Nine days before Christmas in 1773, nearly 7,000 noisy people gathered on the waterfront of Boston Harbor to protest the duty imposed on the importation of tea by the British Parliament.
To get their point across, those angry folks boarded three British ships and dumped their cargos of tea into the water.
The Boston Tea Party led to the organization of the Continental Congress; the Declaration of Independence, the Revolutionary War, the Articles of Confederation and finally, just fourteen years after the Boston Harbor was turned into a giant tea pot, the Constitution of the United States was adopted and the greatest nation of the face of the earth was born.
2009 will be remembered as the year of the second tea party. In the face of a deep recession, bank failures, mortgage foreclosures, and multi-billion dollar government bailouts of financial institutions and automobile companies, a noisy wave of political discontent has washed across the United States of America.
Several people claim to have launched the tea parties. Critics have labeled them “Astroturf” movements to denigrate their grass roots formation.
Perhaps the most celebrated prophet of tea is Rick Santelli, a CNBC financial commentator who delivered a much seen and quoted rant on February 19, 2009.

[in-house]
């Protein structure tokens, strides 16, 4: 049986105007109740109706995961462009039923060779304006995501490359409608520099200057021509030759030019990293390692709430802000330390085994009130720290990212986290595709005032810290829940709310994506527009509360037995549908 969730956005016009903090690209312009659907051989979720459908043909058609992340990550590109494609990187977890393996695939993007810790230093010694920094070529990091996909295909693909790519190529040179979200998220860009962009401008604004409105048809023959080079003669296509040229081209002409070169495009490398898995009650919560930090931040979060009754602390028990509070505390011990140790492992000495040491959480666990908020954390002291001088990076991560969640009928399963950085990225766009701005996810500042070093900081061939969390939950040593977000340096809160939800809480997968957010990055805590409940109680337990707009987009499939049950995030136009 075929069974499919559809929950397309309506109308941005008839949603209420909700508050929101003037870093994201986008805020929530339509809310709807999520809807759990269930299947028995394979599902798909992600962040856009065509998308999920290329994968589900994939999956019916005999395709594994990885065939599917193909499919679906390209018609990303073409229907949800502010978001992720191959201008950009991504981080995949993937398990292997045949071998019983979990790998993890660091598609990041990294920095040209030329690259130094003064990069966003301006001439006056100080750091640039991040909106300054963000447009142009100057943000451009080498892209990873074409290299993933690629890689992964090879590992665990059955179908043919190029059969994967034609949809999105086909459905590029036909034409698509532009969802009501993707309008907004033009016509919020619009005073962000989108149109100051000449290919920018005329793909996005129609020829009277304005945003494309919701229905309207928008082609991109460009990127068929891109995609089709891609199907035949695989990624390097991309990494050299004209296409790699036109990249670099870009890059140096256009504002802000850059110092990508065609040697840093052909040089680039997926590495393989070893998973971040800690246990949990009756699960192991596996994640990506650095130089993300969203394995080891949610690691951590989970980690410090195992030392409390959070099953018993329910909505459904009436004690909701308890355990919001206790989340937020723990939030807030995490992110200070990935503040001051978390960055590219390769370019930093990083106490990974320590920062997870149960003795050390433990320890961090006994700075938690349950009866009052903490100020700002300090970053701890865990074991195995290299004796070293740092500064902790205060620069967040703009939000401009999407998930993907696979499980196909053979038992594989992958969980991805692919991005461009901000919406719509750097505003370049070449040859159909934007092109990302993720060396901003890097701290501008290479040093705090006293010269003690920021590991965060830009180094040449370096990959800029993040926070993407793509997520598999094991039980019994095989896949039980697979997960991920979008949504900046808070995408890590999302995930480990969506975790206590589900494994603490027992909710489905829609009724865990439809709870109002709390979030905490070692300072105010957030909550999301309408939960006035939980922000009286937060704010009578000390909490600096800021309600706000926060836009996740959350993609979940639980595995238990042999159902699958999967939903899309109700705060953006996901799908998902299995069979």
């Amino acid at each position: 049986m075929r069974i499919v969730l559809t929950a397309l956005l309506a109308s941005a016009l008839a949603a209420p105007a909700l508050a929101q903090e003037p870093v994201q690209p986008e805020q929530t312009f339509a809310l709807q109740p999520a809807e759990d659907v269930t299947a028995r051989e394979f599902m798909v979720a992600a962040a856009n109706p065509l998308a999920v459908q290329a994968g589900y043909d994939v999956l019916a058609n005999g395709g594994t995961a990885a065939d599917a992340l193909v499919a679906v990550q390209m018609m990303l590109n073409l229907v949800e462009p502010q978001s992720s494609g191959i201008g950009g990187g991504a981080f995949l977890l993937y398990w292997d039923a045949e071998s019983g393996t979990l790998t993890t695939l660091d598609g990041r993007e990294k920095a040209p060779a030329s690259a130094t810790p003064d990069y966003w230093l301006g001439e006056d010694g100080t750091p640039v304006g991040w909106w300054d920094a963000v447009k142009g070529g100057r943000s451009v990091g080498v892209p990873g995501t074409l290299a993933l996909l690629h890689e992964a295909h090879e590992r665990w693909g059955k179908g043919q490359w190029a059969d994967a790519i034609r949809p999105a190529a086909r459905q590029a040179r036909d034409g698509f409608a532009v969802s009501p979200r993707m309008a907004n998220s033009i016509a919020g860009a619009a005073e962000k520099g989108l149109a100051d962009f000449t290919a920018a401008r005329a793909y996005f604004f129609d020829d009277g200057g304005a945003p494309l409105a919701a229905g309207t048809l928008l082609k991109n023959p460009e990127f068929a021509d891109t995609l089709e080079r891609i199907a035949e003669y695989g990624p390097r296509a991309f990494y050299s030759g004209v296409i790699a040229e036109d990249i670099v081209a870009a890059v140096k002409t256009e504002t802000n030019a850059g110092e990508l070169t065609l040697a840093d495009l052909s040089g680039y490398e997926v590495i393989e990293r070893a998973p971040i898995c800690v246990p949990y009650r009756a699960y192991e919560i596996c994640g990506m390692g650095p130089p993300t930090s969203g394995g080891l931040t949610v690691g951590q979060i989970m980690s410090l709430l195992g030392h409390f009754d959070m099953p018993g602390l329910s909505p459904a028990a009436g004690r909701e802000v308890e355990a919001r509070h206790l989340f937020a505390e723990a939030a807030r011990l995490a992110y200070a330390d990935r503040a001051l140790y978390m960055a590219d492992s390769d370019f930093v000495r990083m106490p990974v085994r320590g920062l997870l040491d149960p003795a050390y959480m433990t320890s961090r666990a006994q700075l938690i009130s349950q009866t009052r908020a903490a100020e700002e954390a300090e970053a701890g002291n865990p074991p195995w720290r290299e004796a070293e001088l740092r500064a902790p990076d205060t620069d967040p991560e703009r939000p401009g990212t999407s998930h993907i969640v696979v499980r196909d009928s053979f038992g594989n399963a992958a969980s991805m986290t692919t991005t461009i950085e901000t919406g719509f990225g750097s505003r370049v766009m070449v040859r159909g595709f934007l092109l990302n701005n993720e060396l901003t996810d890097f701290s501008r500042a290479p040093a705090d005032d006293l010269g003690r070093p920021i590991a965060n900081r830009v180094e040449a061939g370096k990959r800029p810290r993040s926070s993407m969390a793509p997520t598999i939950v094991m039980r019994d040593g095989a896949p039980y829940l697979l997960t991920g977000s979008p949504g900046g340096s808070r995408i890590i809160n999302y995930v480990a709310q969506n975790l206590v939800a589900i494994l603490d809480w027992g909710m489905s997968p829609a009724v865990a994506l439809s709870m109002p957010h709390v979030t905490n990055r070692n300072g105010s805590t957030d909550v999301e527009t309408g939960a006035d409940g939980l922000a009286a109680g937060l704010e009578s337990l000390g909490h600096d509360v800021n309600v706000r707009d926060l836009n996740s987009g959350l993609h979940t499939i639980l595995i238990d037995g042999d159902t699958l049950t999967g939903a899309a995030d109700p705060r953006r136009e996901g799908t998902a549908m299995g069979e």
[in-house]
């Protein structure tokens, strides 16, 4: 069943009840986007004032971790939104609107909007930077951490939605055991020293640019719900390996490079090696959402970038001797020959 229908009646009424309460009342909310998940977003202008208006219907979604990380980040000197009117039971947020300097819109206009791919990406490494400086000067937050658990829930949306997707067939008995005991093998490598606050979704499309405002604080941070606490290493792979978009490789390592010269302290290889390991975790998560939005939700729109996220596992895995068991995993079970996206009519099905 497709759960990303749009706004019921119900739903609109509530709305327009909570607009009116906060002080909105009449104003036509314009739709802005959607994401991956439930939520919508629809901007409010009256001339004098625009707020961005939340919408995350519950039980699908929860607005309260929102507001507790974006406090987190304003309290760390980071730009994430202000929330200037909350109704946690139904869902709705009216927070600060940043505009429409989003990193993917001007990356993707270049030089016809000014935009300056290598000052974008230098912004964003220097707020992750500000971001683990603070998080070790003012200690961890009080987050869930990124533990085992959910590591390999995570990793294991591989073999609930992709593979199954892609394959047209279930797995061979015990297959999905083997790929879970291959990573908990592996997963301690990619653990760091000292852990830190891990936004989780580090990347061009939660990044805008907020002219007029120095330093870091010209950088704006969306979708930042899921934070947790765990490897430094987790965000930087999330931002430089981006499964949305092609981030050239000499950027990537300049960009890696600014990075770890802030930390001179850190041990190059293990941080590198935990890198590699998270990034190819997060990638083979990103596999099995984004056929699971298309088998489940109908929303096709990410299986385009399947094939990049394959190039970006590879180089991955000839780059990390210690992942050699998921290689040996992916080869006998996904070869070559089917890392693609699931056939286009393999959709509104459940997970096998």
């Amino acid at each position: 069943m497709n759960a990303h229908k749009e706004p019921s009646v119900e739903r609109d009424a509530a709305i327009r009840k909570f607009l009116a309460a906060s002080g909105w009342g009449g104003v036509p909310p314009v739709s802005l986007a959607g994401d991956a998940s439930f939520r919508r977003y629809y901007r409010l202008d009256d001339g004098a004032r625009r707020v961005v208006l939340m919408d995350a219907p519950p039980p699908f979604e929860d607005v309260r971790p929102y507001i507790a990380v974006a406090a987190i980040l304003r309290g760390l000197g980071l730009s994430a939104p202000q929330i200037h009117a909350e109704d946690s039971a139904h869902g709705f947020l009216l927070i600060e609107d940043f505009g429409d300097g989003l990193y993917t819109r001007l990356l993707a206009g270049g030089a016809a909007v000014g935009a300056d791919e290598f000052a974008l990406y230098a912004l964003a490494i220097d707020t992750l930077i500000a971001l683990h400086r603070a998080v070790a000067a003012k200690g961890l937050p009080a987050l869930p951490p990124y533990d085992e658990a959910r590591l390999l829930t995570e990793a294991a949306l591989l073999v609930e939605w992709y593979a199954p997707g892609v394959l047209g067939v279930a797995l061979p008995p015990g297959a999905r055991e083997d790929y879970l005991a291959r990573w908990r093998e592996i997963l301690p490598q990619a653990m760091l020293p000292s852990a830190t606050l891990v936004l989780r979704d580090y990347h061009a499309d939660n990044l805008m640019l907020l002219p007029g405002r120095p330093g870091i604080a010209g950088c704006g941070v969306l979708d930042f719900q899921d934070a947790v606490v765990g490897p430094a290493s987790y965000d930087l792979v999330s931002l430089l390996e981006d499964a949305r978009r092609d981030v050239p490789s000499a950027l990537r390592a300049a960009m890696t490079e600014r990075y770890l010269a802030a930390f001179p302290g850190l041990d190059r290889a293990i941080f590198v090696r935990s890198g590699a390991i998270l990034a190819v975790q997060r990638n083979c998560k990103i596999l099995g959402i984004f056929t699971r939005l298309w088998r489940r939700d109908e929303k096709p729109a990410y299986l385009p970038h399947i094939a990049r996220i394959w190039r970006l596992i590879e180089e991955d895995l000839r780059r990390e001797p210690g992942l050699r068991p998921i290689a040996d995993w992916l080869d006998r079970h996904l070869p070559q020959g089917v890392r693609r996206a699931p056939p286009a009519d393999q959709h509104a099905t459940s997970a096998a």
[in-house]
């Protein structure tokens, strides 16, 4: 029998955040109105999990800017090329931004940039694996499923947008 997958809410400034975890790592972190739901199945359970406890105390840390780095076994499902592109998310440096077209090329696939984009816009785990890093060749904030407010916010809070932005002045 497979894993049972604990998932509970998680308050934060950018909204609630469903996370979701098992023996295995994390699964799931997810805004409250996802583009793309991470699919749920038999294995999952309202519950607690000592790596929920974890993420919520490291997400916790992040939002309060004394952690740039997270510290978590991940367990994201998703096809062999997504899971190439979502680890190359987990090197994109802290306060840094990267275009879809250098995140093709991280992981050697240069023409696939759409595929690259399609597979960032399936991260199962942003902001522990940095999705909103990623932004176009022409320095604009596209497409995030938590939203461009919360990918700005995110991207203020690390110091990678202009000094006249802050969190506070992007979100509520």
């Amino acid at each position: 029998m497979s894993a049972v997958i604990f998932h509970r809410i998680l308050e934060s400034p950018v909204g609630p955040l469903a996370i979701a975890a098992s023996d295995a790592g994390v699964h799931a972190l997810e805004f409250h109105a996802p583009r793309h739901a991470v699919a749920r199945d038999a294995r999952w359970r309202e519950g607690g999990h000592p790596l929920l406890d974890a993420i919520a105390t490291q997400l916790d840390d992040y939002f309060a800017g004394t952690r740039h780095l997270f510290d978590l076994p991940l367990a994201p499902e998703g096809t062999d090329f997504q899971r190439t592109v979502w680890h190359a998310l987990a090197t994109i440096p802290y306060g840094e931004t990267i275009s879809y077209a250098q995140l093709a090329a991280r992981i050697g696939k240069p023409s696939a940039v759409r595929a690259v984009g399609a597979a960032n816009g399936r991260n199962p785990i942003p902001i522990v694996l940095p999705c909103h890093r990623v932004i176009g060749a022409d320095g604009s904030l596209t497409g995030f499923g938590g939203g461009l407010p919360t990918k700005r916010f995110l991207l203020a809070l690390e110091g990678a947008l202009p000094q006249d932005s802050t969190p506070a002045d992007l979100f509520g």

With hand waving emphasis indicative of his Italian heritage, Santelli excoriated the government for “promoting bad behavior” specifically, as he said, requiring taxpayers to underwrite the failure of some homeowners to make their mortgage payments.
Insisting that market cycles are self correcting, and that government is incapable of managing the economy, Santelli concluded by observing that Benjamin Franklin and Thomas Jefferson “would roll over in their graves.”
Now the Tea Parties have coalesced into a national convention which heard an address by the ‘rogue’ Republican, Sarah Palin.
Nobody knows who the tea partiers are or what they want.
I have been invited to speak to a local Tea Party in Pasco County, Florida on March 16. They want to know more about the U. S. Constitution.
That’s my cup of tea. Twenty-eight years ago, I wrote a law review article entitled, "Return to Philadelphia."
If you're interested, go to www.foavc.org, click on "Articles" and scroll down to mine.